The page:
o Determine what you will supply as the organizer, and what participants will be expected to bring.
• Who does what?
o Create a variety of jobs to accommodate volunteers’ interests and capabilities. Some possible activities include: picking up of trash from the waterside, hauling bags of trash into cars and trucks, preparing food for volunteers, holding bags and boxes for others to place trash into, driving vehicles to the dump or recycling center, and observing what plants and wildlife are in the working area.
o Let participants know ahead of time if they need to find their own transportation to the cleanup site or if your church will transport everyone.
o If volunteers are expected to arrive on their own, encourage carpooling and provide them with maps to the site, if necessary.
o Where are the nearest dumps and recycling facilities where you can bring the collected litter? How will the litter be transported there?
o Determine ahead of time how long the cleanup will last: A full day? A half day?
o Will volunteers be expected to sign up for the entire work day or will they be free to come and go as they like?
3. Gather Together
A plan is in place, but you need volunteers! Here are some suggestions for rallying the troops:
• Use your church’s bulletin, website, announcement time, newsletter, or email announcements to gather volunteers together.
• Be clear about the expectations for the day (how much of the shoreline will be cleaned, what the hours of the cleanup will be, how strenuous the work will be) and what volunteers should bring, if the organizers won’t be providing all the tools and materials.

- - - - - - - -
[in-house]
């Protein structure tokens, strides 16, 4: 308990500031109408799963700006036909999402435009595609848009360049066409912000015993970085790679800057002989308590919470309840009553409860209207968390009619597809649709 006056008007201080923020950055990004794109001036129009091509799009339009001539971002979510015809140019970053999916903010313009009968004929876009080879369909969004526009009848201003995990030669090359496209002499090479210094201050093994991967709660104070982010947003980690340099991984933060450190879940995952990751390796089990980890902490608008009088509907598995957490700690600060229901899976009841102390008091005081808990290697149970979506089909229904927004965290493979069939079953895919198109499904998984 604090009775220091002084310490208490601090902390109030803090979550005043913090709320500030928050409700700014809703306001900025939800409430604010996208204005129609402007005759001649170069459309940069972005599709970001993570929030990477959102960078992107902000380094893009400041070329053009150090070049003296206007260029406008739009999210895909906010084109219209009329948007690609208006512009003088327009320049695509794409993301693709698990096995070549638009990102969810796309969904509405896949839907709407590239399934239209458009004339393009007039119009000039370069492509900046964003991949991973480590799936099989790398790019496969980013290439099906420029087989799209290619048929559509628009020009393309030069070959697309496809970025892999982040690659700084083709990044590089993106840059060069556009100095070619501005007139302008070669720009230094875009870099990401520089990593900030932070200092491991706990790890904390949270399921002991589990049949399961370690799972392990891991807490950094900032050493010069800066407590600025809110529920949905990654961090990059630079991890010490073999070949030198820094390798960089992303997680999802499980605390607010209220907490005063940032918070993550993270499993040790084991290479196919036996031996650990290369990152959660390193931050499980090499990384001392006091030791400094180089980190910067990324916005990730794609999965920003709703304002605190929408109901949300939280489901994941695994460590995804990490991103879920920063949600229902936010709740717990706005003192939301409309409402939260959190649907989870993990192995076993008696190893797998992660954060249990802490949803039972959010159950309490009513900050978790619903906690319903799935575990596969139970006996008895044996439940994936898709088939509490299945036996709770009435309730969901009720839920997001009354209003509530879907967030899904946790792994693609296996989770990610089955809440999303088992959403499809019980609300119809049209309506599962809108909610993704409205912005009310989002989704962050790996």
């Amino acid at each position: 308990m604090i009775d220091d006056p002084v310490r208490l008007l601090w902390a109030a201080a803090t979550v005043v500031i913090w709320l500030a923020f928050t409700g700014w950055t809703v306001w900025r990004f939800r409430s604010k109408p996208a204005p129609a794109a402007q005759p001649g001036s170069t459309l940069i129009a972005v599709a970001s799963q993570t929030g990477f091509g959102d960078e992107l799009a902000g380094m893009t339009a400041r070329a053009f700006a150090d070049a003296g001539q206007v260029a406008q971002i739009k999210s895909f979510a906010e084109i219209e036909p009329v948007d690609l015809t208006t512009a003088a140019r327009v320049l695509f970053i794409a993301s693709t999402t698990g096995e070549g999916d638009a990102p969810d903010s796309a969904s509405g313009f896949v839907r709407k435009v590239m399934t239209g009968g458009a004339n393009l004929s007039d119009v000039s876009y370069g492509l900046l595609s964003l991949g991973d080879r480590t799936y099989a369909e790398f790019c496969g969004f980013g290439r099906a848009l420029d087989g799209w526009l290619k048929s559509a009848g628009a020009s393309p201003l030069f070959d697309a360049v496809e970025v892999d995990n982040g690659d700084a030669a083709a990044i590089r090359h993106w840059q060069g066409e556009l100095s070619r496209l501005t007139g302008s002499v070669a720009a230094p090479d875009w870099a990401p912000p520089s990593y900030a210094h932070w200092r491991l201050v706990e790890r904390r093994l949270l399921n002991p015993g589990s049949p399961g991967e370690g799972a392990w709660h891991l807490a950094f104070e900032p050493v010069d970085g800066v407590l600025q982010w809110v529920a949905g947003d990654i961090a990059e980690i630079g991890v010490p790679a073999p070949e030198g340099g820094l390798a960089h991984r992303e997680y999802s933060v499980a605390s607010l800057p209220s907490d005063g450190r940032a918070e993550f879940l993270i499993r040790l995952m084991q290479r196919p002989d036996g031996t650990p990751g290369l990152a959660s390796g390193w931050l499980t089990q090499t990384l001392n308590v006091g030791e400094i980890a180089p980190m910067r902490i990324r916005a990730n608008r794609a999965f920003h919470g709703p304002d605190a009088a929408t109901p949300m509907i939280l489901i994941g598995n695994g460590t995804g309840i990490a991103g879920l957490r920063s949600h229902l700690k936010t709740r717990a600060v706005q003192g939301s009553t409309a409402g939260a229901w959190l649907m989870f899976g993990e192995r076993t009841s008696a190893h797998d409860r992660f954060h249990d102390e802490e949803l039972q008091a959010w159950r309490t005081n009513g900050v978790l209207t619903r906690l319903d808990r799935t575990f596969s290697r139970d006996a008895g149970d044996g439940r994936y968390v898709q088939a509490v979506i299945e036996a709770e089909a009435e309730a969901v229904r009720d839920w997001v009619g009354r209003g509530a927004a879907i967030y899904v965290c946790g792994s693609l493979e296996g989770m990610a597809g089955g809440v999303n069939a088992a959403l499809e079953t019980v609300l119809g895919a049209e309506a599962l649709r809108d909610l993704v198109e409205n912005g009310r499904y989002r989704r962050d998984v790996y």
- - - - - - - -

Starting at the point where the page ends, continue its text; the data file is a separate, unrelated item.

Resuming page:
• Consider including a bit of inspiration with all this information. A Bible verse about water, encouragement to get involved in the wider community, or a brief explanation of our call to be stewards might help more hesitant church members understand and get excited about a cleanup.
4. Get to Work
• Establish the day in prayer before you begin working. Consider praying a psalm that contains natural imagery, such as Psalm 8, 29, 65, or 104. Remember that the land you are caring for is God’s land; you are privileged to steward it.
• Keep up morale by giving food, encouragement, and rest to volunteers.
• Assign or allow volunteers to choose jobs according to their interests and abilities. Some volunteers may wish to do the heavy lifting of garbage bags; others may have no problem going into the mud to fish an aluminum can out of a pond; still others may be interested in documenting the plants and wildlife surrounding the work site—this can be a helpful indicator as to the quality of the water and health of the larger ecosystem.
• Document the work in a journal or through photographs or video recordings. Use this documentation to encourage your church to do similar activities in the future.
5. Look Back, Plan Ahead
• At the end of the day, reflect on what it was like to be in the outdoors together as a church community.
o Did you meet anyone new or make any surprising friendships?
o Did you learn something new about your community?
o What was hard about the day? What was enjoyable?
o Is this something you could do on a more regular basis?
o What might you do differently in the future?
• If given the opportunity, report back to your congregation about the day’s events. Involve the rest of your church to generate excitement about future service opportunities.
• Thank your volunteers
o Consider sending thank you notes out to your volunteers, thanking them with individual emails, or thanking them publicly in church.
Here are some more web resources to help your church get involved with cleanups in your area:
• American Rivers National River Cleanup – Full of suggestions and how-to’s on conducting a river cleanup in your area.
• Adopt-A-Stream – Go deeper into waterway cleanups to make an even bigger difference in the future.
• Watershed Activities to Encourage Restoration – Though geared toward folks living near Washington, DC, this organization provides a clear cut, informative guide for anyone doing group clean up projects.